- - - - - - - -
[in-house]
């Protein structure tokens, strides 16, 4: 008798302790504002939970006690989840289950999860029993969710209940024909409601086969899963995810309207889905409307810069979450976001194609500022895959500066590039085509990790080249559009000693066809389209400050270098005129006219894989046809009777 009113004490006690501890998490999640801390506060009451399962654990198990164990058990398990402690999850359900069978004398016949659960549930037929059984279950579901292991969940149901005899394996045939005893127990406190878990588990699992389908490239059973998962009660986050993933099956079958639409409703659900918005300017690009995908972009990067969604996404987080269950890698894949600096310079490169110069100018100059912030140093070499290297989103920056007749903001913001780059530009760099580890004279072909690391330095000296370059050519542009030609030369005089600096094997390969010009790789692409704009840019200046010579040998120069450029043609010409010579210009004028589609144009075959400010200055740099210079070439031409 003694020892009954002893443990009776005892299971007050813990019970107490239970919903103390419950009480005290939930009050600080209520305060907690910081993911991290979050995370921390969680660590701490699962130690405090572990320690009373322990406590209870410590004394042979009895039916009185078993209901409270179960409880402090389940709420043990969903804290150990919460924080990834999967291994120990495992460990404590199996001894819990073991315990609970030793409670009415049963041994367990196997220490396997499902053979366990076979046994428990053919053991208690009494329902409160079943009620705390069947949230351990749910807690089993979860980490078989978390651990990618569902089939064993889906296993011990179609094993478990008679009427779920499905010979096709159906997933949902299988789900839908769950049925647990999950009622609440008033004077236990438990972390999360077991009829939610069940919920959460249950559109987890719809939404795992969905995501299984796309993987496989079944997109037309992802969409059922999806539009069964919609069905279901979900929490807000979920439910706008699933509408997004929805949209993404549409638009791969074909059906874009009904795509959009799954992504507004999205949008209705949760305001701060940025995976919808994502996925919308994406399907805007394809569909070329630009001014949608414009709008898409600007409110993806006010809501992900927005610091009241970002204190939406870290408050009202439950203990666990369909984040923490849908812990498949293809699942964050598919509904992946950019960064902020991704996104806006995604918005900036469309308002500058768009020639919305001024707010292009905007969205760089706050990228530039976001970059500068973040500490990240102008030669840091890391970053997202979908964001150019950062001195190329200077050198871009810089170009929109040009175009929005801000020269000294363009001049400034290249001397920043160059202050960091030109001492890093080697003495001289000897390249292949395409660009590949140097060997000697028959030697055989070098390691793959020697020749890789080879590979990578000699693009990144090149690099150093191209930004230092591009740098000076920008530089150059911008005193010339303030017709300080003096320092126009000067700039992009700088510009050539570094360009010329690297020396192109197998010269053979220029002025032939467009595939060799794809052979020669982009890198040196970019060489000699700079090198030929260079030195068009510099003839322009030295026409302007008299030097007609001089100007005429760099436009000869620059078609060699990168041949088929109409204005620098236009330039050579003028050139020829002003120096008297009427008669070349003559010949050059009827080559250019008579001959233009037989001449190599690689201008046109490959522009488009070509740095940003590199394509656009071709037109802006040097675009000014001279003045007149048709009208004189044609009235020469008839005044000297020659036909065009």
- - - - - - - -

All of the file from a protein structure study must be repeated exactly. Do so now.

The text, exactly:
[in-house]
């Protein structure tokens, strides 16, 4: 008798302790504002939970006690989840289950999860029993969710209940024909409601086969899963995810309207889905409307810069979450976001194609500022895959500066590039085509990790080249559009000693066809389209400050270098005129006219894989046809009777 009113004490006690501890998490999640801390506060009451399962654990198990164990058990398990402690999850359900069978004398016949659960549930037929059984279950579901292991969940149901005899394996045939005893127990406190878990588990699992389908490239059973998962009660986050993933099956079958639409409703659900918005300017690009995908972009990067969604996404987080269950890698894949600096310079490169110069100018100059912030140093070499290297989103920056007749903001913001780059530009760099580890004279072909690391330095000296370059050519542009030609030369005089600096094997390969010009790789692409704009840019200046010579040998120069450029043609010409010579210009004028589609144009075959400010200055740099210079070439031409 003694020892009954002893443990009776005892299971007050813990019970107490239970919903103390419950009480005290939930009050600080209520305060907690910081993911991290979050995370921390969680660590701490699962130690405090572990320690009373322990406590209870410590004394042979009895039916009185078993209901409270179960409880402090389940709420043990969903804290150990919460924080990834999967291994120990495992460990404590199996001894819990073991315990609970030793409670009415049963041994367990196997220490396997499902053979366990076979046994428990053919053991208690009494329902409160079943009620705390069947949230351990749910807690089993979860980490078989978390651990990618569902089939064993889906296993011990179609094993478990008679009427779920499905010979096709159906997933949902299988789900839908769950049925647990999950009622609440008033004077236990438990972390999360077991009829939610069940919920959460249950559109987890719809939404795992969905995501299984796309993987496989079944997109037309992802969409059922999806539009069964919609069905279901979900929490807000979920439910706008699933509408997004929805949209993404549409638009791969074909059906874009009904795509959009799954992504507004999205949008209705949760305001701060940025995976919808994502996925919308994406399907805007394809569909070329630009001014949608414009709008898409600007409110993806006010809501992900927005610091009241970002204190939406870290408050009202439950203990666990369909984040923490849908812990498949293809699942964050598919509904992946950019960064902020991704996104806006995604918005900036469309308002500058768009020639919305001024707010292009905007969205760089706050990228530039976001970059500068973040500490990240102008030669840091890391970053997202979908964001150019950062001195190329200077050198871009810089170009929109040009175009929005801000020269000294363009001049400034290249001397920043160059202050960091030109001492890093080697003495001289000897390249292949395409660009590949140097060997000697028959030697055989070098390691793959020697020749890789080879590979990578000699693009990144090149690099150093191209930004230092591009740098000076920008530089150059911008005193010339303030017709300080003096320092126009000067700039992009700088510009050539570094360009010329690297020396192109197998010269053979220029002025032939467009595939060799794809052979020669982009890198040196970019060489000699700079090198030929260079030195068009510099003839322009030295026409302007008299030097007609001089100007005429760099436009000869620059078609060699990168041949088929109409204005620098236009330039050579003028050139020829002003120096008297009427008669070349003559010949050059009827080559250019008579001959233009037989001449190599690689201008046109490959522009488009070509740095940003590199394509656009071709037109802006040097675009000014001279003045007149048709009208004189044609009235020469008839005044000297020659036909065009």